Biodiesel is a non-toxic, biodegradable fuel which burns more completely and is therefore a cleaner fuel compared to diesel. Emission reductions will vary depending on the amount of biodiesel present in a blend ‘B’. For example, B20 biodiesel releases 16% less GHG emissions while B100 releases 78% less GHG than petroleum diesel. In Canada, it is a requirement that diesel fuel contain 2% renewable content overall. However, BC is one of the several provinces that has set higher standards and requires 5% average renewable content.
Choosing a blend that contains a higher amount of biodiesel is an easy and inexpensive way to reduce GHG emissions. Biodiesel can be easily stored and provides an opportunity to use local fuel source but it is important to check that it is sourced from waste grease and not food crops. See fuel efficient vehicle purchasing strategies for related initiatives.
Natural gas is a non-toxic, odourless, colourless gas which can help significantly reduce GHG emissions—up to 25% compared to diesel engine vehicles. However, it’s important to consider the source of natural gas, and the lifecycle emissions required to produce it. While natural gas derived from oil or gas fields is a fossil fuel, natural gas collected from biowaste is a renewable resource, and is likely to have a lower footprint. Vehicles running on natural gas can either use natural gas only or be fitted to run on either natural gas or gasoline. Having access to natural gas fueling infrastructure is important for this model to work. Today, a number of natural gas stations are available throughout BC. Converting vehicles to use natural gas requires a significant initial investment; however, natural gas is 20-40% cheaper than gasoline. In BC, incentive grants—up to $10,000—are available when purchasing a factor-built natural gas vehicle or when converting vehicles which are less than 5 years old.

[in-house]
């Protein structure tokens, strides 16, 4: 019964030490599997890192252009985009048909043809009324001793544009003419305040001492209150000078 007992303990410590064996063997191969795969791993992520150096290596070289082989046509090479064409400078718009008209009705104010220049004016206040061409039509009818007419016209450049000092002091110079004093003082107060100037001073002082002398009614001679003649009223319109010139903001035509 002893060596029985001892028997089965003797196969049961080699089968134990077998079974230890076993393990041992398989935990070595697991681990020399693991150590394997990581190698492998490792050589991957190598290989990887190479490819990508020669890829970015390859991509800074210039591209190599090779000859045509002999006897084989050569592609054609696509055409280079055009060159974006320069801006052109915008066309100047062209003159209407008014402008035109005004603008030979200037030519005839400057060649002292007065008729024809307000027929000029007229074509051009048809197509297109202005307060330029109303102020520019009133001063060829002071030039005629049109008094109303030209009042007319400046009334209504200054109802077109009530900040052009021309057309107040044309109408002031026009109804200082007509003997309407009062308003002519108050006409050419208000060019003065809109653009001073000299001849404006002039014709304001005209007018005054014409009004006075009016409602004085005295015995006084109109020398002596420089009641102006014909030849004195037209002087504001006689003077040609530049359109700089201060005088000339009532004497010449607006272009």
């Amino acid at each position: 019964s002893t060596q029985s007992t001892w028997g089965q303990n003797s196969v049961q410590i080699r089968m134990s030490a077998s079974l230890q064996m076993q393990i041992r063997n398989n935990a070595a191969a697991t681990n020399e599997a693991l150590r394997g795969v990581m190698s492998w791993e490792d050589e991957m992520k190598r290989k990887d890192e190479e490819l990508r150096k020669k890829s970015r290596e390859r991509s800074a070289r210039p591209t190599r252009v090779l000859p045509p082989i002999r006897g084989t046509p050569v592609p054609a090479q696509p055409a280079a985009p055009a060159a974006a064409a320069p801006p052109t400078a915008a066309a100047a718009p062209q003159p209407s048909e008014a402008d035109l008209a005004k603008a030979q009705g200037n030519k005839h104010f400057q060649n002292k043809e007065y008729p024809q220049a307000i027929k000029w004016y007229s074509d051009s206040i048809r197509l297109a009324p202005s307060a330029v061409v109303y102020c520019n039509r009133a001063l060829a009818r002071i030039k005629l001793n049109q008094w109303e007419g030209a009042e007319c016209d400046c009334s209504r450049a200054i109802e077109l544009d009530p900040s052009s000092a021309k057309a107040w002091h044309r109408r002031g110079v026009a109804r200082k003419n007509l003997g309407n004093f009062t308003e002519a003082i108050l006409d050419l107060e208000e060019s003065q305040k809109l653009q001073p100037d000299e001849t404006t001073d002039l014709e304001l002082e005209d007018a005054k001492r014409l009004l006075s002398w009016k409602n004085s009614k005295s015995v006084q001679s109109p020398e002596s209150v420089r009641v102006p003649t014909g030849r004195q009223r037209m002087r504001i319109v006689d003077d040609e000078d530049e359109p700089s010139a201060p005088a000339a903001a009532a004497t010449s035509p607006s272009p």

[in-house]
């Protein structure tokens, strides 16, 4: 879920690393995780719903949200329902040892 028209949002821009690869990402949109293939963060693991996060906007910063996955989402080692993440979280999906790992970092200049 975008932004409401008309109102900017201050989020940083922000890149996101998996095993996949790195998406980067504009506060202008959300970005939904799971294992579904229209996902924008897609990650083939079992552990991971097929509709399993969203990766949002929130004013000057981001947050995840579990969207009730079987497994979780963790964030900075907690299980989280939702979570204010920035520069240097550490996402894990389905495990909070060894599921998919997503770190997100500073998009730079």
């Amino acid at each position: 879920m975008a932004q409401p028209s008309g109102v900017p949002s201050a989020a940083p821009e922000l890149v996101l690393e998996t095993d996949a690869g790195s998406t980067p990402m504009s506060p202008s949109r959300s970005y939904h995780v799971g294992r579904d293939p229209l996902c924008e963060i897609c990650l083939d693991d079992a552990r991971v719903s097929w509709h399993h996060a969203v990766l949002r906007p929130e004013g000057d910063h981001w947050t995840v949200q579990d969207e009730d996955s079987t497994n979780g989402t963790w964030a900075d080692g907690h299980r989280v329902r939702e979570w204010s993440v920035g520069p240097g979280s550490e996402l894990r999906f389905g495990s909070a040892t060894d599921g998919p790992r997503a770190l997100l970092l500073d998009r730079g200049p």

Other low carbon fuels
Propane, Ethanol and Hydrogen are also viable alternative fuel options. More info on alternative fuels is available on GreenFleets BC website.